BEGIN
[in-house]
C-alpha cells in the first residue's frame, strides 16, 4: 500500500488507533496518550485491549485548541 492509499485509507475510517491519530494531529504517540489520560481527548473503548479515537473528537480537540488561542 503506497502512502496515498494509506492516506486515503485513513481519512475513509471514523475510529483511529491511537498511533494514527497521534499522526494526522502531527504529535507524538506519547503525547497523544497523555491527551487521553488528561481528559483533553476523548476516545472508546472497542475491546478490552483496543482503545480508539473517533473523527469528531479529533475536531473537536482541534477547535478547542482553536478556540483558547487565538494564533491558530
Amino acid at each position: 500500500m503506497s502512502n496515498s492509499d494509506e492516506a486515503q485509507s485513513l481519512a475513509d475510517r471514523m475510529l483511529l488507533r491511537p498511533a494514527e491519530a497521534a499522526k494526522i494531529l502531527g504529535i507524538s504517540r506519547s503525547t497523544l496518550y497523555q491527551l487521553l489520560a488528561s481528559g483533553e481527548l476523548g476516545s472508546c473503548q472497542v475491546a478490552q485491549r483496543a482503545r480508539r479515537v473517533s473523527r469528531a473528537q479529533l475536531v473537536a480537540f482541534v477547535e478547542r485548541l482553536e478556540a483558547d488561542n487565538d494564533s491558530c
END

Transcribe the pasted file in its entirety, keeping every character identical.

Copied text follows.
[in-house]
C-alpha cells in the first residue's frame, strides 16, 4: 500500500488507533496518550485491549485548541 492509499485509507475510517491519530494531529504517540489520560481527548473503548479515537473528537480537540488561542 503506497502512502496515498494509506492516506486515503485513513481519512475513509471514523475510529483511529491511537498511533494514527497521534499522526494526522502531527504529535507524538506519547503525547497523544497523555491527551487521553488528561481528559483533553476523548476516545472508546472497542475491546478490552483496543482503545480508539473517533473523527469528531479529533475536531473537536482541534477547535478547542482553536478556540483558547487565538494564533491558530
Amino acid at each position: 500500500m503506497s502512502n496515498s492509499d494509506e492516506a486515503q485509507s485513513l481519512a475513509d475510517r471514523m475510529l483511529l488507533r491511537p498511533a494514527e491519530a497521534a499522526k494526522i494531529l502531527g504529535i507524538s504517540r506519547s503525547t497523544l496518550y497523555q491527551l487521553l489520560a488528561s481528559g483533553e481527548l476523548g476516545s472508546c473503548q472497542v475491546a478490552q485491549r483496543a482503545r480508539r479515537v473517533s473523527r469528531a473528537q479529533l475536531v473537536a480537540f482541534v477547535e478547542r485548541l482553536e478556540a483558547d488561542n487565538d494564533s491558530c